They forgot to ask my name
And called me Negro
Bias, particularly racial bias, was identified from the outset as being especially characteristic of children’s books on history and geography. Until the 1950s, it was virtually inescapable in any textbook and many of the examples that researchers quote come still from updates of old standbys, such as S. Crawford’s Man Alone (Longman 1970). Even the title is indicative of the approach: it is true too of many geography and history textbooks that women are invisible. They have little place in recorded history unless they were the rare figures of power. Geography textbooks tend to feature two or three men to every one woman in their photographs of the people of the country. And yet, as the United Nations Report of 1980 stated: ‘Women constitute half the world’s population, perform nearly two thirds of its work hours, receive one fourth of the world’s income, and own less than one hundredth of the world’s property.’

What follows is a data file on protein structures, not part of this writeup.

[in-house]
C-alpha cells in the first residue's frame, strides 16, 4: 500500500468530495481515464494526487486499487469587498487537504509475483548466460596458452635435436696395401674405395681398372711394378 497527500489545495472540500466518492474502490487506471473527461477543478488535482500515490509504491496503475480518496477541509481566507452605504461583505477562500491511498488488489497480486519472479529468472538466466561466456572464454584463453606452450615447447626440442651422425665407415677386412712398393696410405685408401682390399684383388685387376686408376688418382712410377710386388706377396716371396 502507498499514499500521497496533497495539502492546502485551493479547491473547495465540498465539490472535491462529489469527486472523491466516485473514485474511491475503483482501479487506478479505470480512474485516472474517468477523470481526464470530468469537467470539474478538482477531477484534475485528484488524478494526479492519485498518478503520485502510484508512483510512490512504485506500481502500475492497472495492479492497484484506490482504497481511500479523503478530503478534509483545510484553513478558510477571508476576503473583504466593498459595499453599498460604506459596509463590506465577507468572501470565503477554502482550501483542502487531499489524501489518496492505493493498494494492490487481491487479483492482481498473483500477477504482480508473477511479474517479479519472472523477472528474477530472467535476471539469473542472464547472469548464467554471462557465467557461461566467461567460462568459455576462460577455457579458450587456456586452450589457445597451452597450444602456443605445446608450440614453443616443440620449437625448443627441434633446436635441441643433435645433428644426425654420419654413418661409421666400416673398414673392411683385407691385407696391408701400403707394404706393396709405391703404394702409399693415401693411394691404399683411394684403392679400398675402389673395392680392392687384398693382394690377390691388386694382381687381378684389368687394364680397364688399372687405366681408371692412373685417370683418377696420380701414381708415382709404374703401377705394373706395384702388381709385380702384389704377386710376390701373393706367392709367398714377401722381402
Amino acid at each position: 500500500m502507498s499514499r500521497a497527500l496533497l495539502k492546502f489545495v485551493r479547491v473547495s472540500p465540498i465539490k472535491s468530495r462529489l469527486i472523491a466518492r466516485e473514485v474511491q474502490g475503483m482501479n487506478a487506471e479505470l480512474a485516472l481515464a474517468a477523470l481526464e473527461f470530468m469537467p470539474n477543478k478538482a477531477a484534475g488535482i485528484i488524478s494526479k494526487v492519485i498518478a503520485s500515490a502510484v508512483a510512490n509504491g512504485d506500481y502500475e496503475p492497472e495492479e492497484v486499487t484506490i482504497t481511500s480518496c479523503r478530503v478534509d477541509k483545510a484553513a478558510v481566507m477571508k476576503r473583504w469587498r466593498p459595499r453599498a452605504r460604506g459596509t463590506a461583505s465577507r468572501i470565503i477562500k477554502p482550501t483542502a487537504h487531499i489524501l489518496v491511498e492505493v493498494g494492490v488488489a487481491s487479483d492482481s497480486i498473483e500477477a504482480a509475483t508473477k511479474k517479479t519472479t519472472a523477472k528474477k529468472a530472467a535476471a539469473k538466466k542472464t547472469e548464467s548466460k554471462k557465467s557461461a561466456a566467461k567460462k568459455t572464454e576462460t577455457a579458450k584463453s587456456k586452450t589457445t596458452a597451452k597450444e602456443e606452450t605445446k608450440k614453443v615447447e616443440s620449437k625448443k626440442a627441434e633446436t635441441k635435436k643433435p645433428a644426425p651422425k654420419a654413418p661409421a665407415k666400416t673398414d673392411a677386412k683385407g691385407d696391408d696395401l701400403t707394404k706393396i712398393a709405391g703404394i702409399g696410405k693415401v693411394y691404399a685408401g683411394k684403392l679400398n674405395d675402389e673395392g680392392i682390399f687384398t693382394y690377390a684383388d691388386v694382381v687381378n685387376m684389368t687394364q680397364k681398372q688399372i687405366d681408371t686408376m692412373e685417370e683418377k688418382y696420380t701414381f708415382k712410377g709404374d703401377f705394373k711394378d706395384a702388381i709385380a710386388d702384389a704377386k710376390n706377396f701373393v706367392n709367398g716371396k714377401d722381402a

Sexist bias in history and geography books is really a separate study, and a non-male-oriented, non-hierarchical model for non-sexist and anti-sexist materials needs to be developed alongside the non-racist model illustrated in Diagram 4 at the end of this Chapter. Readers are referred to a model of this approach by Carol Adams (1982) Ordinary lives: a hundred years ago (Virago), and to the excellent feminist studies available, particularly: Adams, C. and Laurikietis, R. (1976) The gender trap: a closer look at sex roles; Book 3 Messages and Images (Quartet); and Spender, Dale (1982) Women of Ideas (and what men have done to them) (Routledge & Kegan Paul).